• Meet some speakers of our digital expert class in Barcelona

    Every industry is feeling the impact of high speed digitalisation. Business models are being disrupted. Consumers are adopting new technologies faster than ever and their loyalty is decreasing faster than ever. There is no other choice anymore: every company needs to speed up their digital plans. Digital influences every aspect of the business world. It’s about a new customer relation, new forms of marketing, new ways to recruit people and it’s finding a new way to collaborate with each other.

    Because of these change, Peter Hinssen and I decided to set up a 3,5 day digital expert experience. We brought together some of the best speakers from all over the world to bring you up to speed about the digital changes.

    In this expert class, we will take you on a unique journey to listen to top thought leaders in their field. The expert class is a small group experience where the speakers go in-depth and the sessions are very interactive.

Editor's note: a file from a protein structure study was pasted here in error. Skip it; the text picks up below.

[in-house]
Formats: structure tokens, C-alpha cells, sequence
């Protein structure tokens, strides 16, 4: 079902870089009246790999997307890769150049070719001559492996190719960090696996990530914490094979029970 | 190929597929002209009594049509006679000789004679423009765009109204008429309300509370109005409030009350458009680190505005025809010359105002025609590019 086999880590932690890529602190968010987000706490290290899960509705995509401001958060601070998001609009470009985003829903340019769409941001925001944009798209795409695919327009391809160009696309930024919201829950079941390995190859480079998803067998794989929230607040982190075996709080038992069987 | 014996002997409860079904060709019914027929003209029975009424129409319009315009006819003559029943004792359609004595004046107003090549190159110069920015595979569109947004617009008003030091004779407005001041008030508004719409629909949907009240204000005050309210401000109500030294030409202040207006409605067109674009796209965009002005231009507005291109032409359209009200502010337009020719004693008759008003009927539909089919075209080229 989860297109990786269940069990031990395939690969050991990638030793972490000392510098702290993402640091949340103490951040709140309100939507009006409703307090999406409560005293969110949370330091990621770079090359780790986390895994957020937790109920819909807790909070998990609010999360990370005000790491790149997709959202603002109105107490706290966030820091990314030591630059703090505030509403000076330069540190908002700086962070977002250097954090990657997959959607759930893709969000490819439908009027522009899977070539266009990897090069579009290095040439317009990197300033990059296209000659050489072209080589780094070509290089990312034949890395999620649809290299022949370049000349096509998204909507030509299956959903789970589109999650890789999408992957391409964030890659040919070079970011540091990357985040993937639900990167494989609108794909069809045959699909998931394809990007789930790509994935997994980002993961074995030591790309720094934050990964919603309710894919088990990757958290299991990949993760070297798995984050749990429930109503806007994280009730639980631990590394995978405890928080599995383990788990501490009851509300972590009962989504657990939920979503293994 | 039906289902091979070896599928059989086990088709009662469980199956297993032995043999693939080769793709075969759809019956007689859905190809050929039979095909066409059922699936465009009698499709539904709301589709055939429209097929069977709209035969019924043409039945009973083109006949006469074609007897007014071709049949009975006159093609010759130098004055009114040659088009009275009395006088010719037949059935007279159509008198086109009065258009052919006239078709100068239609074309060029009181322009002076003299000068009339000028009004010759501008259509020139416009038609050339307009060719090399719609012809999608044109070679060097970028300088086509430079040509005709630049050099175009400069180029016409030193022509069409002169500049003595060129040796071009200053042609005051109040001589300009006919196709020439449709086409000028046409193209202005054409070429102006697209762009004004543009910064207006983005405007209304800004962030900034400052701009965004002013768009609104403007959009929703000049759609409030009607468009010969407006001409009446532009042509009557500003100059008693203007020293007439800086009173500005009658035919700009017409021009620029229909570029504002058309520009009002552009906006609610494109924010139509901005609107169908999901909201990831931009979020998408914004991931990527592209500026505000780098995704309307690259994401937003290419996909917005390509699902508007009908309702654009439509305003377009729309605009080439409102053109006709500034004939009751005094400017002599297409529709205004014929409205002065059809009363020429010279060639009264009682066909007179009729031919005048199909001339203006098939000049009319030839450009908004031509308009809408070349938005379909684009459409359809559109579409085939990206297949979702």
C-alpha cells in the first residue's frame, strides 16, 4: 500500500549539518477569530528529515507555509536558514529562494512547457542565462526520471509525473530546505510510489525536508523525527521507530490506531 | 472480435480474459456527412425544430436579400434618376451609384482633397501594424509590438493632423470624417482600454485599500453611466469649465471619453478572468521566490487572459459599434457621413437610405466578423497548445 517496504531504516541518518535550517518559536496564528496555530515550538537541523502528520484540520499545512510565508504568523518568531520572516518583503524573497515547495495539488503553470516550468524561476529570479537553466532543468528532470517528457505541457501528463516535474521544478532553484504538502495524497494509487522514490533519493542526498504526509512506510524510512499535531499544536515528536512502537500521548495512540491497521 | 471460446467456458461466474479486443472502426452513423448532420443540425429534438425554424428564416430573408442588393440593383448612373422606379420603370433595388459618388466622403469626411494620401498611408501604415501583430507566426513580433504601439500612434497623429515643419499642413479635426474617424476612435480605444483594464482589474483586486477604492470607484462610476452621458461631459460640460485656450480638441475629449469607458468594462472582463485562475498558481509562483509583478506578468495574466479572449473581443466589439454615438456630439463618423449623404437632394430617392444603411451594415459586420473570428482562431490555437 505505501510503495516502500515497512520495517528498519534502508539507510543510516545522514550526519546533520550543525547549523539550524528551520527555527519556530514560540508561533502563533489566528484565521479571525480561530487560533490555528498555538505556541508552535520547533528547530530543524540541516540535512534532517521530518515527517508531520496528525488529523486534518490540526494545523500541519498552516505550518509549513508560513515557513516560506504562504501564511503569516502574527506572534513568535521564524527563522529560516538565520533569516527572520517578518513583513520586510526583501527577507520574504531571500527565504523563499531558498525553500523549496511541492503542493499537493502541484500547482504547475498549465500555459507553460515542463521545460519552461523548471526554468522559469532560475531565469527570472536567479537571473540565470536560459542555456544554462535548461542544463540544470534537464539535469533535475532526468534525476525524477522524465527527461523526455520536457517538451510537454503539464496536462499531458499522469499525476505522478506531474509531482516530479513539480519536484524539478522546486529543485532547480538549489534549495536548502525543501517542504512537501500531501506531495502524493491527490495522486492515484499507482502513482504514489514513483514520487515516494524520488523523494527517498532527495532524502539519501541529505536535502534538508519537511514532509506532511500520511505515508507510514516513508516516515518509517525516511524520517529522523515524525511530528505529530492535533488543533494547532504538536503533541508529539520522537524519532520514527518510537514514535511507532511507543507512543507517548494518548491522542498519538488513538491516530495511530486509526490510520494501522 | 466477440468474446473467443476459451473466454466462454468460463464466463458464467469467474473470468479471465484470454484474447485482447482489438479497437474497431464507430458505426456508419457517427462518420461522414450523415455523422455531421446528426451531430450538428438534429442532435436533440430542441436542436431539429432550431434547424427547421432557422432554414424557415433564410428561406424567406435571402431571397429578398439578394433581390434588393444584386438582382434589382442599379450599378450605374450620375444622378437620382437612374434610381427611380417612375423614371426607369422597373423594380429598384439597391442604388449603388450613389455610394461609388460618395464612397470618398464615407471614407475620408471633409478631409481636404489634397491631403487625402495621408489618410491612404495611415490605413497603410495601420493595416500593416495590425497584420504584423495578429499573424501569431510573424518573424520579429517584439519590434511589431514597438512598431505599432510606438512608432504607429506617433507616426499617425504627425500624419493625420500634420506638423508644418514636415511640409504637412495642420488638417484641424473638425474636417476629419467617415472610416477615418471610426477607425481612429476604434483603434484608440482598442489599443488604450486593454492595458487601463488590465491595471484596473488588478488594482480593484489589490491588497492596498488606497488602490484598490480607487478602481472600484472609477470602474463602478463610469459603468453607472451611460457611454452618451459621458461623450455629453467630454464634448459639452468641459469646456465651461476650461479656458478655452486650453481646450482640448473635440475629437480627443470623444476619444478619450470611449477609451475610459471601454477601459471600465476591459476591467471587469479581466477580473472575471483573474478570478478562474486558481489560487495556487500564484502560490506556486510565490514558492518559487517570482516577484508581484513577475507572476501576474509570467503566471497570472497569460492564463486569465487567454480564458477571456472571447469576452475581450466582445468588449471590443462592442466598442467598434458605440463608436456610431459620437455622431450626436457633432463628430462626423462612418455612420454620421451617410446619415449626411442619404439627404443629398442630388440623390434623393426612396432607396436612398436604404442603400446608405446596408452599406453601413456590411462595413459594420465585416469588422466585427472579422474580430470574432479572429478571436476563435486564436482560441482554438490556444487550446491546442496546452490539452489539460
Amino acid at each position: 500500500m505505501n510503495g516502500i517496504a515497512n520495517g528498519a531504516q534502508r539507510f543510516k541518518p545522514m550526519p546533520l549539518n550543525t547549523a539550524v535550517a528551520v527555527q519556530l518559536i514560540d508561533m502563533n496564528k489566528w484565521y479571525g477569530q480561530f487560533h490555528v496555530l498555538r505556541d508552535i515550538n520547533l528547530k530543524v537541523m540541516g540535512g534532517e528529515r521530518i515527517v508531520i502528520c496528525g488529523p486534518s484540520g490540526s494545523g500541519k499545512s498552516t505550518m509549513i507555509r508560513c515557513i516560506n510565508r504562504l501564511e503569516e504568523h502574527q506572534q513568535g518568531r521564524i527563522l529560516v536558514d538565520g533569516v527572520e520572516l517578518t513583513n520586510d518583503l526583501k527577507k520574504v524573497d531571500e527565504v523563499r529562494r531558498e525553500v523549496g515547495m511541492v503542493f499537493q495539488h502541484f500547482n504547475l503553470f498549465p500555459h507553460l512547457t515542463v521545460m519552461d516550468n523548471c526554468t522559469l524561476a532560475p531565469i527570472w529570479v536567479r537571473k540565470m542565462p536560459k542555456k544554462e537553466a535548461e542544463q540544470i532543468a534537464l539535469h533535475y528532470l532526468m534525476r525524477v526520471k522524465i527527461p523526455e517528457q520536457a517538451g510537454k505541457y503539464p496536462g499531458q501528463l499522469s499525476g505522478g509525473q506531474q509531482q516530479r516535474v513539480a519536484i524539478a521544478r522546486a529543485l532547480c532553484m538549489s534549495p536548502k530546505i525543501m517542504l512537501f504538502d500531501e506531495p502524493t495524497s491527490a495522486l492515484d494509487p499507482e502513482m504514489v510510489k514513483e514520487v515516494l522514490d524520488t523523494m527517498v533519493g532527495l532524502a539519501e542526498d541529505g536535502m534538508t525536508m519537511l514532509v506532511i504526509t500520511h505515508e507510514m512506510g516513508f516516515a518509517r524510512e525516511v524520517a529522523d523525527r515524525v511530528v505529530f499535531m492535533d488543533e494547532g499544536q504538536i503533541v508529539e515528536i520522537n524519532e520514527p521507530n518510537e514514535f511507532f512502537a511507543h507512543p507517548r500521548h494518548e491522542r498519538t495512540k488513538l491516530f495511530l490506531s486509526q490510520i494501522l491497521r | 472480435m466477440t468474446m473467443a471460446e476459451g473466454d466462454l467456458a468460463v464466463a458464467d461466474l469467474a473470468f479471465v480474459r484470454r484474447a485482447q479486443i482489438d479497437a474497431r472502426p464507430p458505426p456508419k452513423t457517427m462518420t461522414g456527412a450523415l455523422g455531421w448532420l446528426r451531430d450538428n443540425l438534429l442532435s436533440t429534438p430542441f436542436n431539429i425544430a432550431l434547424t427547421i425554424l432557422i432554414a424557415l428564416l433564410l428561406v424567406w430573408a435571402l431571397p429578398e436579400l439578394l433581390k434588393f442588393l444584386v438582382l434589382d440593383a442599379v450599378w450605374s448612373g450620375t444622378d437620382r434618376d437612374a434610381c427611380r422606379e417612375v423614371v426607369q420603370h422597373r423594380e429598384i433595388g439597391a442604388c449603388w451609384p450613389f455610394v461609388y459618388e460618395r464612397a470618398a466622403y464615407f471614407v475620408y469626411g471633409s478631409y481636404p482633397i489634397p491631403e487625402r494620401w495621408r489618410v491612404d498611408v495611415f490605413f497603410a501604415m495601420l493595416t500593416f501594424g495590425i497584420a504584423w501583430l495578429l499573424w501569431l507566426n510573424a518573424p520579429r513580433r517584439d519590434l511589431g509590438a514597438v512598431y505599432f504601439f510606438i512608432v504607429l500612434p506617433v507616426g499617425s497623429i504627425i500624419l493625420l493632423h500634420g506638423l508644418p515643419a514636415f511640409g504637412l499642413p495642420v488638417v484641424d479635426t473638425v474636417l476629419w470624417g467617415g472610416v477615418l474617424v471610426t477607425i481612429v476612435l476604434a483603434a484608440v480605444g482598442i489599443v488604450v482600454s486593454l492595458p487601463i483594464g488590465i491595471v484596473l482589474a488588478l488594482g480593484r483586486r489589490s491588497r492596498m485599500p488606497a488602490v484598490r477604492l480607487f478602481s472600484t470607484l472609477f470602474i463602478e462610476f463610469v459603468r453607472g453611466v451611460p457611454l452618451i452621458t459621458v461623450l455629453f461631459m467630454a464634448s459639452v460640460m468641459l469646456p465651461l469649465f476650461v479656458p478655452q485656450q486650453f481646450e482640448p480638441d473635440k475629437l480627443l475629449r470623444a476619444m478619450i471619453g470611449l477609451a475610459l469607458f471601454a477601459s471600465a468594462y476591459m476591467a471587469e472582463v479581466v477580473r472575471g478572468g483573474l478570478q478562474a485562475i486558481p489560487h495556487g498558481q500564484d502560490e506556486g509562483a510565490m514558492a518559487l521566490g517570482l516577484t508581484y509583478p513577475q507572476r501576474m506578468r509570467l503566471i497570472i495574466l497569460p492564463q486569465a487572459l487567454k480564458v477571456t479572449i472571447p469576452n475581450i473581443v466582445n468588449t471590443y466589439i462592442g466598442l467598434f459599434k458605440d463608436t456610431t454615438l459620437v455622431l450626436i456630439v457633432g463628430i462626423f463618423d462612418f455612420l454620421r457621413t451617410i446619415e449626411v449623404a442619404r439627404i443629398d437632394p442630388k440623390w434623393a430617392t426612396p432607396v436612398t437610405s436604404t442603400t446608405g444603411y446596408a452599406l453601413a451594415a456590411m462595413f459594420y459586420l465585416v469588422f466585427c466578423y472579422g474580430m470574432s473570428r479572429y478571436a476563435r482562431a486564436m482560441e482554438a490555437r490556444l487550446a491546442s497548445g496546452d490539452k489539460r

Everything is set-up to create the perfect learning experience.

    You can check the entire program via this link:

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  • 5 tips to win international clients through social media

    Social networks are by definition global. If you are hoping to expand your business into new international markets, social networks offer opportunities that didn’t exist before. The secret to success is regarding social networks as global channels. Even if you’re operating in a local market you still need to understand its international potential. Still, there is one prerequisite to success: if you are dreaming about international markets, the core language on your social channels should be English.

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  • The thin line between success and failure in using customer data

    “Big data” was undoubtedly the buzz word of 2013. As a result, you can bet on it that a lot of major companies are brainstorming on a big data strategy as we speak. I am afraid, though, that most of those big data strategies will focus on making piles of cash through the use of customer data.